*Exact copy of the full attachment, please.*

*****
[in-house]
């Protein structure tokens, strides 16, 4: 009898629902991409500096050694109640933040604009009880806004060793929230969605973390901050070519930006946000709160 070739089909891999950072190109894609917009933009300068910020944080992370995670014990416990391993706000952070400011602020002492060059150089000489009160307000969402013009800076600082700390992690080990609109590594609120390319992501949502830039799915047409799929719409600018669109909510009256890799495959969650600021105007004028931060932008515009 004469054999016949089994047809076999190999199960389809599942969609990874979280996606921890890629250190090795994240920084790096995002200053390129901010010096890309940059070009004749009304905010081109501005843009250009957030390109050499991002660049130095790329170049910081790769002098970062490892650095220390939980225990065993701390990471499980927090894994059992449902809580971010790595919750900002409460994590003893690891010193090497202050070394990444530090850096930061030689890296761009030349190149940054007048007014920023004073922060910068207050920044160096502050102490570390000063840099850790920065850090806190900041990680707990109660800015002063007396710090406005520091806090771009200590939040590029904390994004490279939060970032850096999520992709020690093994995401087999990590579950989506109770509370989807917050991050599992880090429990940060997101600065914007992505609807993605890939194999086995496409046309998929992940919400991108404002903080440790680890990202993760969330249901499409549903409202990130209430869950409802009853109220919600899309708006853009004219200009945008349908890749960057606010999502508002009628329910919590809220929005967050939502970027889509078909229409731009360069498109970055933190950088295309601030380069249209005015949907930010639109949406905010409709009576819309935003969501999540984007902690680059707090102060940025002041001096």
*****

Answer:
[in-house]
């Protein structure tokens, strides 16, 4: 009898629902991409500096050694109640933040604009009880806004060793929230969605973390901050070519930006946000709160 070739089909891999950072190109894609917009933009300068910020944080992370995670014990416990391993706000952070400011602020002492060059150089000489009160307000969402013009800076600082700390992690080990609109590594609120390319992501949502830039799915047409799929719409600018669109909510009256890799495959969650600021105007004028931060932008515009 004469054999016949089994047809076999190999199960389809599942969609990874979280996606921890890629250190090795994240920084790096995002200053390129901010010096890309940059070009004749009304905010081109501005843009250009957030390109050499991002660049130095790329170049910081790769002098970062490892650095220390939980225990065993701390990471499980927090894994059992449902809580971010790595919750900002409460994590003893690891010193090497202050070394990444530090850096930061030689890296761009030349190149940054007048007014920023004073922060910068207050920044160096502050102490570390000063840099850790920065850090806190900041990680707990109660800015002063007396710090406005520091806090771009200590939040590029904390994004490279939060970032850096999520992709020690093994995401087999990590579950989506109770509370989807917050991050599992880090429990940060997101600065914007992505609807993605890939194999086995496409046309998929992940919400991108404002903080440790680890990202993760969330249901499409549903409202990130209430869950409802009853109220919600899309708006853009004219200009945008349908890749960057606010999502508002009628329910919590809220929005967050939502970027889509078909229409731009360069498109970055933190950088295309601030380069249209005015949907930010639109949406905010409709009576819309935003969501999540984007902690680059707090102060940025002041001096």